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The Face of COVID-19

I got to the grocery store this morning a few minutes before they opened. A flock of people were already waiting outside the doors. Once inside, it seemed like a normal sized crowd of shoppers, for late afternoon that is, but not for 6 am. Yet what didn’t seem normal was the look on some people’s faces. I smiled and greeted everyone I passed in the aisles, but only a few responded. Most had that look that seems to be spreading, like the COVID-19 virus that’s spawning the look. People looked frightened as they passed by me, hugging their side of the aisle as if I had leprosy.

Back home, while unpacking groceries, I got to thinking about the novel I’ll be publishing within a week. I think for some people, a novel like this is just what they need. Not only will it distract them from the world around us and take them back to another place and time, but it will show them a side of Jesus Christ they may never have seen before. And that’s my biggest hope for this novel.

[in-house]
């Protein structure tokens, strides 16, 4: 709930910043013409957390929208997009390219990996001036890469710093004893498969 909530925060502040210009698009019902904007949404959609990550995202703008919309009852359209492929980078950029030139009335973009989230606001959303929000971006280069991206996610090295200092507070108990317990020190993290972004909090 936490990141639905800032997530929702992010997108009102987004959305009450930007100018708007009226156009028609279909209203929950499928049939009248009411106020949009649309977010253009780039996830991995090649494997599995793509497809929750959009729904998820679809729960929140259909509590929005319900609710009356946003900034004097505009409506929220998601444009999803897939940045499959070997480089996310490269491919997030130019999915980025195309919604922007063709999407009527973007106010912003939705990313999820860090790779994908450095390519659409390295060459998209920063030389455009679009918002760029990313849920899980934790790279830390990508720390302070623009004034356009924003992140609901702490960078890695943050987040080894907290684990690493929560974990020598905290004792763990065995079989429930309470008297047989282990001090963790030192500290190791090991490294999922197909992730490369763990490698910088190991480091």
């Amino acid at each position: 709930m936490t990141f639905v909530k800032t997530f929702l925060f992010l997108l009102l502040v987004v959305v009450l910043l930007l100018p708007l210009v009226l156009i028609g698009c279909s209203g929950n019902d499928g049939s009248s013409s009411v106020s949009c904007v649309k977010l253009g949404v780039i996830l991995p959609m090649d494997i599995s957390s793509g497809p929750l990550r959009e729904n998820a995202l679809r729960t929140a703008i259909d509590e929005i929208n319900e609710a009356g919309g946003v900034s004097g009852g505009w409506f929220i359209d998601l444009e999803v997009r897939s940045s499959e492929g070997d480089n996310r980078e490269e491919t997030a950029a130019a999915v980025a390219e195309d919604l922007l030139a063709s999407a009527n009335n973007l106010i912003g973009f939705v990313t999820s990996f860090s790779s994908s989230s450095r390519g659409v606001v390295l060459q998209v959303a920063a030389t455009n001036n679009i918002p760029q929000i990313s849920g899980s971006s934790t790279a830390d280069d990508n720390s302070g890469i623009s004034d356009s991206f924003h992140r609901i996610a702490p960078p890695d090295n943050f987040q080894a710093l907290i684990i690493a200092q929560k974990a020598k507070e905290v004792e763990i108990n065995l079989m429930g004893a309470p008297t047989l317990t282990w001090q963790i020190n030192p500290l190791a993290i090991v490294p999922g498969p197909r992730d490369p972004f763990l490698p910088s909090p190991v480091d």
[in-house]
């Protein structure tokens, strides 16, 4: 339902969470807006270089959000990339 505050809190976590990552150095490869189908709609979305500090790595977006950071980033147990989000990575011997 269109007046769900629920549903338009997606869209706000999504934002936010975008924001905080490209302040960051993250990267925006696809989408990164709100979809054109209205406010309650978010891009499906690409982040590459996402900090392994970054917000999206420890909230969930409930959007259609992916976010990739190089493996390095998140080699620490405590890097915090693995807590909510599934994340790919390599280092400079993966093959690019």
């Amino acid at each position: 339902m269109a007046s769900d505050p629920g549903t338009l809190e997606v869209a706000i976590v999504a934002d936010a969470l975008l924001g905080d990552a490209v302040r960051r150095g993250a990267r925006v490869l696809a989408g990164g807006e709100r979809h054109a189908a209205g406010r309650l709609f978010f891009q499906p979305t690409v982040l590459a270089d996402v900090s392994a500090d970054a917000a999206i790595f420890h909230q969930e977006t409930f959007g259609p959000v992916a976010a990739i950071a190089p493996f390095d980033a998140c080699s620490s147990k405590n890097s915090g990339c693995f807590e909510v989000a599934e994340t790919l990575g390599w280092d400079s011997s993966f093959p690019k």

Do you feel a need for distraction? Are you interested in getting to know Jesus on a much more intimate level? If so, please follow this link and check out my book. And when it’s published, you’ll be able to get the ebook for FREE.


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Finding Help in These Crisis Times

CoronaVirus spreading, stock market crashing—these are just a couple of the headline-grabbers that can make our life feel hellish.

Though most Christians believe that when they die they will go to heaven—none of us is there yet. We’re still inhabitants of earth, though sometimes we may feel more like prisoners. And at times like these, heaven can feel so very far away.

But maybe it doesn’t have to be that way. What if we could escape to heaven while still stuck on earth? You can, you always could, and you don’t need to look far. Just look inside yourself, for Jesus promised that’s where we would find his Holy Spirit.